November 20, 2012
Identity of Suben video poster unknown
Person who made YouTube video faults media for not investigating DA’s porn past
With District Attorney Mark Suben admitting Friday he starred in pornographic films in the 1970s, the question of who made the YouTube video that prompted his admission remains unanswered.
“Irwin Schmeck,” the YouTube user who posted the video, maintains his anonymity in emails to the Cortland Standard. He cites disdain for local media that did not investigate the story when given leads about Suben’s pornographic past.
“I can not think of another elected official in any position in the entire country who has performed in pornographic movies ... let alone over a dozen movies,” states Schmeck in an email sent Monday.
The YouTube user name was created Nov. 9 and is based on one of the aliases Suben used in the adult films he appeared in during the early 1970s when he was in his late 20s and living in New York City.
Another alias, Gus Thomas, was the center of the YouTube video, which alleges Suben and Thomas are the same person, an allegation Suben admitted Friday, more than a week after being reelected. Suben also admitted to, and apologized for, lying to the news media when asked about the allegations in weeks leading up to the elections.
Suben declined Monday to comment to the Cortland Standard on the matter any further but in news reports he has pointed to Republican opponent Keith Dayton as possibly being behind the video.
Dayton says he had nothing to do with the posting.
“I don’t know the origins and it was never part of my campaign,” Dayton said Monday.
Dayton said he would have nothing to gain by the video since the election is over.
Instead, Dayton thinks the origins of the video could be from one of the “hundreds of people” he says he encountered during his campaign whom he says were not happy with Suben.
Dayton said he is also affronted that Suben would try to cast the blame on him.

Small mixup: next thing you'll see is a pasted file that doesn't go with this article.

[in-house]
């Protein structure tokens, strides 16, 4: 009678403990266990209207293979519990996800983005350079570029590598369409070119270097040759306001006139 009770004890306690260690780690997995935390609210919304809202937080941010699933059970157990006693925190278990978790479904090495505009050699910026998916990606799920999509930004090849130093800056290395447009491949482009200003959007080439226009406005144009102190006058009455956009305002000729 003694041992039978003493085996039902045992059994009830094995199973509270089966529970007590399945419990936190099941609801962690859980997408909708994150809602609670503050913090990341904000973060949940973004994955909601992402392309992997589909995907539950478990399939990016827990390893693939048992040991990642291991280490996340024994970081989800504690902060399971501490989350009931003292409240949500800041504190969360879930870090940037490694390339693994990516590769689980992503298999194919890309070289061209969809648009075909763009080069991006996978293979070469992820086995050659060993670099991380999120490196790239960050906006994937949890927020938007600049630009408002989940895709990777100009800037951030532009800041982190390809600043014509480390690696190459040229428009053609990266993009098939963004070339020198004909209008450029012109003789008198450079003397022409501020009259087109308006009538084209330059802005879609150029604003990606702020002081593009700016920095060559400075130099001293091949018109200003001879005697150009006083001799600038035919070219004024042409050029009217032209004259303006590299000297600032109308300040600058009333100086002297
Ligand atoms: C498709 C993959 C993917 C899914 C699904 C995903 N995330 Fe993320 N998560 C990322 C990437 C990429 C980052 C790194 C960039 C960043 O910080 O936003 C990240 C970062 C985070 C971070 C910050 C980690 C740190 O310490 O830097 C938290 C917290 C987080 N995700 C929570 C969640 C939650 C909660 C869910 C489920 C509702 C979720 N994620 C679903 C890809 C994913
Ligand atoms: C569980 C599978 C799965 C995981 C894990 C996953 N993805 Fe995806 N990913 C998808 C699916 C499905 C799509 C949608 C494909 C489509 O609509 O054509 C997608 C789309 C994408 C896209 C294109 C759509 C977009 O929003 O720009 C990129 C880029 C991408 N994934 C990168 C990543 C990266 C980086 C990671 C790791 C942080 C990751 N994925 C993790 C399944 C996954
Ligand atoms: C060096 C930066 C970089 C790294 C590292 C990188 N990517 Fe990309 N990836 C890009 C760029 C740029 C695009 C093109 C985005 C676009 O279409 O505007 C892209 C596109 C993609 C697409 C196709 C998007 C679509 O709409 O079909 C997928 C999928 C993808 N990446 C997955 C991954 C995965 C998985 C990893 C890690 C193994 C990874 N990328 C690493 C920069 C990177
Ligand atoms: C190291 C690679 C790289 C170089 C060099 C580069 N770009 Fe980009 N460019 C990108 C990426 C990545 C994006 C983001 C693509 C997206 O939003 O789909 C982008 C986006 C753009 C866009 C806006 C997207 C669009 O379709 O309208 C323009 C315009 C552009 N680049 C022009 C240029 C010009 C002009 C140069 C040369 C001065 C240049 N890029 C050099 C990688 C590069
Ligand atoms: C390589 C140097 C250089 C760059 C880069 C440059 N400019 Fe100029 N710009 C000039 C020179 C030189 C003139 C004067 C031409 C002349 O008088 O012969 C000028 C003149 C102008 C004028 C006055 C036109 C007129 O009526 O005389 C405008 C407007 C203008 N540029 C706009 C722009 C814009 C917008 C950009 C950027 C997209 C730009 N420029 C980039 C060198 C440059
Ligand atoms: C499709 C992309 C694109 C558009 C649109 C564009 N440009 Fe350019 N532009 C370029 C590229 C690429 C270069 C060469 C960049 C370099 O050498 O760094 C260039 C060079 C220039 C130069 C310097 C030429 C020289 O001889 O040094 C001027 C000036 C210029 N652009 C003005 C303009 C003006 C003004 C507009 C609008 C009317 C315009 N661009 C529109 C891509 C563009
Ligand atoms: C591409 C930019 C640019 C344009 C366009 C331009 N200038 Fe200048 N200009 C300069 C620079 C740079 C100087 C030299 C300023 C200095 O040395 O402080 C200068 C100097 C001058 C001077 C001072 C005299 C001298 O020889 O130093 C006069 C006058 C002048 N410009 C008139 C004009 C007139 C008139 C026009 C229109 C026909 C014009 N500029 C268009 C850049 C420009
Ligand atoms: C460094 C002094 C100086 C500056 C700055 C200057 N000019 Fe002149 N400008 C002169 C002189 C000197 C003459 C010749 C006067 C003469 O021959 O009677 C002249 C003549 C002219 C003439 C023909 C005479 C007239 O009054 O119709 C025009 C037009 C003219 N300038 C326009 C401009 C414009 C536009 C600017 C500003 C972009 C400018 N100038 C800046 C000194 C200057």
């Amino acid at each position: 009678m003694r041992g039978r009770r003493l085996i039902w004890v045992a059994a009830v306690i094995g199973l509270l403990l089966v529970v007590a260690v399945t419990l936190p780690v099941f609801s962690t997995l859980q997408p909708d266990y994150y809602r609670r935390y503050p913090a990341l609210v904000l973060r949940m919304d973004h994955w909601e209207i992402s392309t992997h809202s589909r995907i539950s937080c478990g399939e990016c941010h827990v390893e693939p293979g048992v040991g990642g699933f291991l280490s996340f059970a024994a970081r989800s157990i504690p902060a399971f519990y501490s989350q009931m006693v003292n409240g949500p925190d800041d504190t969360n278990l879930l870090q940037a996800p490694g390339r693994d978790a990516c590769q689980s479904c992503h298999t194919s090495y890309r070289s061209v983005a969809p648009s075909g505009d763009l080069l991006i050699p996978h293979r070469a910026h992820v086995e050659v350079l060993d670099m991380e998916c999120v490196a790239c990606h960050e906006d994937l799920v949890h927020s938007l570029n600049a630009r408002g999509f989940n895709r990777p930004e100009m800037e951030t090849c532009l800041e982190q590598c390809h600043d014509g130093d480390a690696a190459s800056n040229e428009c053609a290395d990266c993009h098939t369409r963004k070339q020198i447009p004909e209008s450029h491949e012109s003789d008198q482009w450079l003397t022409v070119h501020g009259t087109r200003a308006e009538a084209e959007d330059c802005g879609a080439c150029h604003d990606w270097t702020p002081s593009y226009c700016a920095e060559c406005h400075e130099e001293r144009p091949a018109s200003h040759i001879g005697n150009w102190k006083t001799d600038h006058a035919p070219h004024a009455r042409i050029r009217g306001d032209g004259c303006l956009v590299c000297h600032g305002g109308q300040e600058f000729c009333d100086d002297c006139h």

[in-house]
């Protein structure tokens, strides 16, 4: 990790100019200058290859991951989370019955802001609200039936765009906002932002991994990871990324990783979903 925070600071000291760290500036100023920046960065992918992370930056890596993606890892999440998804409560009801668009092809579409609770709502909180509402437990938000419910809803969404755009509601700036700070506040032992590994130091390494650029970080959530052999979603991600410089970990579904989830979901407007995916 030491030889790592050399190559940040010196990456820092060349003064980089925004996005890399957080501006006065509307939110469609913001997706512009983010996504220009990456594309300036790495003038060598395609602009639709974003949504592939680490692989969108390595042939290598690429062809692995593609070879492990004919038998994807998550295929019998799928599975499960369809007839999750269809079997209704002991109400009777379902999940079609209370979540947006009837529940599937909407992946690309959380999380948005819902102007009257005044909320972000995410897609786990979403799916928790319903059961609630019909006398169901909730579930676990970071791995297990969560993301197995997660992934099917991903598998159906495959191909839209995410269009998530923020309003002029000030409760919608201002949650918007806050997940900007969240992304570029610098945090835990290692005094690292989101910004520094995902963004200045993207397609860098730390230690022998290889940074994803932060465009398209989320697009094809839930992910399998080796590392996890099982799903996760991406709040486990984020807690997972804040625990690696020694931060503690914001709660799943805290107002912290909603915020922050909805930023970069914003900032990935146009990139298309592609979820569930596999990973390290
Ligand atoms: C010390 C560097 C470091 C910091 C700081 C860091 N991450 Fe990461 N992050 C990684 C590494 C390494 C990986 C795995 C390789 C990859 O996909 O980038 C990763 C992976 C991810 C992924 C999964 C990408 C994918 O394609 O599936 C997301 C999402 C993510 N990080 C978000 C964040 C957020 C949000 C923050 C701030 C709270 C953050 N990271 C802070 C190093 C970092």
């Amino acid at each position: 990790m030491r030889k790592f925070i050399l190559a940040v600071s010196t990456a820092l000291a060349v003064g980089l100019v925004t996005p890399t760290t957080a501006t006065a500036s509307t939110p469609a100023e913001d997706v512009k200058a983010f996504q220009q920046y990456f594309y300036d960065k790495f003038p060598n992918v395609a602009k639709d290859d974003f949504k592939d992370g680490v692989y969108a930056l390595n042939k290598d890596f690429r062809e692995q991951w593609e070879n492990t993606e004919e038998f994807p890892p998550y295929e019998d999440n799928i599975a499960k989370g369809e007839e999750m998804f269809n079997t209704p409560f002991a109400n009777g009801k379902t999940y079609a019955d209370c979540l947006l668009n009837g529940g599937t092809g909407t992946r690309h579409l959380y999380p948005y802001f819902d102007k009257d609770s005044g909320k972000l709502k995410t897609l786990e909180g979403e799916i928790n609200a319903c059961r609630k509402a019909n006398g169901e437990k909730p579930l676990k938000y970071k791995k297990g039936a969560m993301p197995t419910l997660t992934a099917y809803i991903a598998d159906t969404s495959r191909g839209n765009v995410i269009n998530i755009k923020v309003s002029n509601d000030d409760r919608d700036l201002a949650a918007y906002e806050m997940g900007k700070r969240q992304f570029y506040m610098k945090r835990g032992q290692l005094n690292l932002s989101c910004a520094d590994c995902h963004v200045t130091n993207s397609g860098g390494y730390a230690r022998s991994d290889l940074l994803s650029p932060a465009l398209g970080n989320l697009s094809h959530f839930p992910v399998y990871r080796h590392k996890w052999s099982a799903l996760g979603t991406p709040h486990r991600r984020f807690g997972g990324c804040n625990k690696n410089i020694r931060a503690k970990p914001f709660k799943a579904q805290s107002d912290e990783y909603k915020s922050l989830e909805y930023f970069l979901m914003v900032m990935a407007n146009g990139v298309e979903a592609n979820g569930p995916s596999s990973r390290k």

“It’s sad that rather than Mark owning up to his indiscretions and self-serving lies, he’s trying to place the blame on me when I had nothing to do with it,” Dayton said.
Dayton said during the campaign he learned through an anonymous email of a 1976 movie named “Angels,” which Suben appeared in under his own name and is not pornographic. Dayton said he later heard rumors about the pornographic films but did not know anything specific about them until viewing the 15-minute YouTube video.
Republican Committee Chair John Folmer, who was Dayton’s campaign manager, said Monday he does not know who was behind the YouTube video and that he would have tried to prevent it if he had known about it. He expressed sympathy for Suben’s predicament, saying everyone has things in the past they would not want people to know about.
Jim Kenyon, a CNY Central television reporter who first broke the story about the YouTube video, said in an email Monday that he heard about the movie “Angels” as far back as February, from a source he is keeping anonymous. A couple of weeks prior to the election, Kenyon said he received emails from users with pseudonyms drawing connections between Suben and Gus Thomas.
He said he then did his own research through the website www.IMDb.com and came across the old pornographic movies.
Because Suben repeatedly denied to Kenyon having appeared in pornographic movies, and Kenyon could not independently verify that Thomas was in fact Suben, he did not run the story until after the YouTube video aired after the election.
“We felt it was only fair to report that because anyone who Googled Mark Suben, would automatically see that YouTube video,” Kenyon says.
Schmeck avoided questions about his identity in his emails. Instead, he refers to the popularity and the newsworthiness of the video. It has been viewed 111,721 times as of this morning.
“If you noticed the reaction to the story ... it was international breaking news ... how big does a story have to be for a journalist to spend a little time Googling it to see if it’s true ... and pursuing it,” “Schmeck” states.
YouTube allows for anonymity in posting videos. Jack Hess, Cortland County information technology deputy director, said determining the identity of Schmeck would be very difficult and require either a court warrant or illegal computer hacking.
It is unclear how Suben’s admission of his past and the fact he later lied about it will impact his role as district attorney. The New York State District Attorneys Association has declined to comment on the matter. Cortland County Bar Association President Victoria Monty has not returned phone calls for comment.
Suben has said he has no intention of resigning.
At a meeting of the executive committee of the Cortland County Democratic Committee Monday night, 11 members unanimously stated their support for Suben, said Democratic Committee Chair Sandy Price.
Price said committee members had a “healthy discussion” on the topic but decided to continue to support Suben in the hope he will stay in his position.
“What we’re basing our support on is what we have witnessed of his work as DA in the past and right now what we expect in the future,” Price said Monday night.
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